NYPD Ticket-Fixing Indictments Expected on Tuesday

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NEW YORK - APRIL 06:  A New York City police officer stands on patrol on April 6, 2010 in New York City. Following a melee involving groups of youths around Times Square last Sunday evening, concern is growing that New York City may be witnessing a resurgence in crime. Crime is up while fewer officers are patrolling the streets due to budget cuts in the police department, with more officers assigned to terrorism related security details. Shootings in New York City are up 19 percent and murders up 22 percent over the same period last year. (Photo by Spencer Platt/Getty Images)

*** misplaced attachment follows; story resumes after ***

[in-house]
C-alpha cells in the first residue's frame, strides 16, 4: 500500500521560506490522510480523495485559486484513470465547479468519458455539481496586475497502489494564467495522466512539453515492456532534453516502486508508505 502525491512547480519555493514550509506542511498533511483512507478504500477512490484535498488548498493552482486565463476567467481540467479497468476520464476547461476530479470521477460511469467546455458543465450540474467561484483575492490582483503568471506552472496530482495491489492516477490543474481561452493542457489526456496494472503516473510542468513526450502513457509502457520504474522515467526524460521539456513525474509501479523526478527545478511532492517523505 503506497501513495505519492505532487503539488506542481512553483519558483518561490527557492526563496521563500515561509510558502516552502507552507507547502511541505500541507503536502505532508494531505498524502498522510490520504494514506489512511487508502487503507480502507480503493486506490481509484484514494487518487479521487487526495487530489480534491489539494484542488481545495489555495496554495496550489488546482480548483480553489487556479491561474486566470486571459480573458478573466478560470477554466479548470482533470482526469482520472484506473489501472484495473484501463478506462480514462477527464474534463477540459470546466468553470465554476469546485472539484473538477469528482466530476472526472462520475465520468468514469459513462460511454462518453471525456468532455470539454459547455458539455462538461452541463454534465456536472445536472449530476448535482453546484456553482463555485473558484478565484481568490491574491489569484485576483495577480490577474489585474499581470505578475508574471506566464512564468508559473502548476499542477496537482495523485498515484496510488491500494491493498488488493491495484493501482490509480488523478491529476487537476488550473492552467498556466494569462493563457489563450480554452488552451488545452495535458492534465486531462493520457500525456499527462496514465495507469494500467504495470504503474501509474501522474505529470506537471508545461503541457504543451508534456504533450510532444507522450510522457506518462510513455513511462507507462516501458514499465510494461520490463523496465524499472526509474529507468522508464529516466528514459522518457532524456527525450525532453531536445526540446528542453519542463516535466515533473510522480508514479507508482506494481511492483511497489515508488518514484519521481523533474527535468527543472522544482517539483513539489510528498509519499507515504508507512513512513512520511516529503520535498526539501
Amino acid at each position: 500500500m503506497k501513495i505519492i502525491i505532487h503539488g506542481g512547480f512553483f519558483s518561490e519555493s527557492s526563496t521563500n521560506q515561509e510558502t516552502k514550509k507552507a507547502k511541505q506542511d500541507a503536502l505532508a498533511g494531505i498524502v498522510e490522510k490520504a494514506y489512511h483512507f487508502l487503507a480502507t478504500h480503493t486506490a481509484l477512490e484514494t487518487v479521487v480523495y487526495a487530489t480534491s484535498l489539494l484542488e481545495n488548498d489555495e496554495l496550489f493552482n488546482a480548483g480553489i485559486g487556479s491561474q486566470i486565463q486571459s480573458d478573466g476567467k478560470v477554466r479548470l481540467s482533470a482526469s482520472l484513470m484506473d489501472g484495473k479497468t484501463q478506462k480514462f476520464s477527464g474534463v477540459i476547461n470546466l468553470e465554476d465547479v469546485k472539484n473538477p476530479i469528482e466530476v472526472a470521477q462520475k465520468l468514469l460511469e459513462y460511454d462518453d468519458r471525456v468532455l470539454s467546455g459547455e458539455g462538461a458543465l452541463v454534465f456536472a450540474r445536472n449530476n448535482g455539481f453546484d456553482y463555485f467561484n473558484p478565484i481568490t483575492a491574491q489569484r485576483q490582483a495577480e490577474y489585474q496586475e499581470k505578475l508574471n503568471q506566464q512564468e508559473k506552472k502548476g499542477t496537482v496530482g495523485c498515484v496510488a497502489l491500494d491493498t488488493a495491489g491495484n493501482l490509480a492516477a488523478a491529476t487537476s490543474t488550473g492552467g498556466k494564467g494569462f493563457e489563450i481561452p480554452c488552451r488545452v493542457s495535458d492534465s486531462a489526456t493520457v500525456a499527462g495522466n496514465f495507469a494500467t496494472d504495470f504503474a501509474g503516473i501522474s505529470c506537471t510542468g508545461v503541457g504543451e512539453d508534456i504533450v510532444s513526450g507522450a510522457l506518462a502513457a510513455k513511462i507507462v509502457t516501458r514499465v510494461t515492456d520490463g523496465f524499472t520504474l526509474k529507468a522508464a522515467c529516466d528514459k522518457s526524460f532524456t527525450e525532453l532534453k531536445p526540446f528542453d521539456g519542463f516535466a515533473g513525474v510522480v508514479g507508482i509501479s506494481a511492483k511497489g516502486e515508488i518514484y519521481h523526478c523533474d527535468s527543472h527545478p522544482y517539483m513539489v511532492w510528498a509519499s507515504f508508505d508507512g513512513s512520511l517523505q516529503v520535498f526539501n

NEW YORK - APRIL 06: A New York City police officer stands on patrol on April 6, 2010 in New York City. Following a melee involving groups of youths around Times Square last Sunday evening, concern is growing that New York City may be witnessing a resurgence in crime. Crime is up while fewer officers are patrolling the streets due to budget cuts in the police department, with more officers assigned to terrorism related security details. Shootings in New York City are up 19 percent and murders up 22 percent over the same period last year. (Photo by Spencer Platt/Getty Images) Photo: Spencer Platt/2010 Getty Images

On Tuesday, a two-year investigation into allegations of ticket-fixing among NYPD officers is set to begin its transformation into what one source called "the biggest scandal this department has seen in a long time." To kick things off, the Bronx D.A.'s office is expected to ask a grand jury to indict seventeen cops — including at least one lieutenant — on charges of perjury, bribery, and rewarding official misconduct. (In other words, don't expect any dancing.) [NYDN]